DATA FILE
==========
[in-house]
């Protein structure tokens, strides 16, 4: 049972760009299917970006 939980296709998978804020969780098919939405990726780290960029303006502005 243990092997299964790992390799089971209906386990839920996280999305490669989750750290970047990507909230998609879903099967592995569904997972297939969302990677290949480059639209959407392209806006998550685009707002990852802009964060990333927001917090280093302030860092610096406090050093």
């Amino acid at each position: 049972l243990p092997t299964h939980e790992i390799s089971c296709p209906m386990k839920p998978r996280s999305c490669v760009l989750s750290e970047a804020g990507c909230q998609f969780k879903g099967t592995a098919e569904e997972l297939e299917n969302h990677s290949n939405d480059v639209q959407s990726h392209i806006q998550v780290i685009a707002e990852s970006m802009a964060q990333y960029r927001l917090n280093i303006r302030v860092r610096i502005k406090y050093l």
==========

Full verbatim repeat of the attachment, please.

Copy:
[in-house]
């Protein structure tokens, strides 16, 4: 049972760009299917970006 939980296709998978804020969780098919939405990726780290960029303006502005 243990092997299964790992390799089971209906386990839920996280999305490669989750750290970047990507909230998609879903099967592995569904997972297939969302990677290949480059639209959407392209806006998550685009707002990852802009964060990333927001917090280093302030860092610096406090050093």
């Amino acid at each position: 049972l243990p092997t299964h939980e790992i390799s089971c296709p209906m386990k839920p998978r996280s999305c490669v760009l989750s750290e970047a804020g990507c909230q998609f969780k879903g099967t592995a098919e569904e997972l297939e299917n969302h990677s290949n939405d480059v639209q959407s990726h392209i806006q998550v780290i685009a707002e990852s970006m802009a964060q990333y960029r927001l917090n280093i303006r302030v860092r610096i502005k406090y050093l």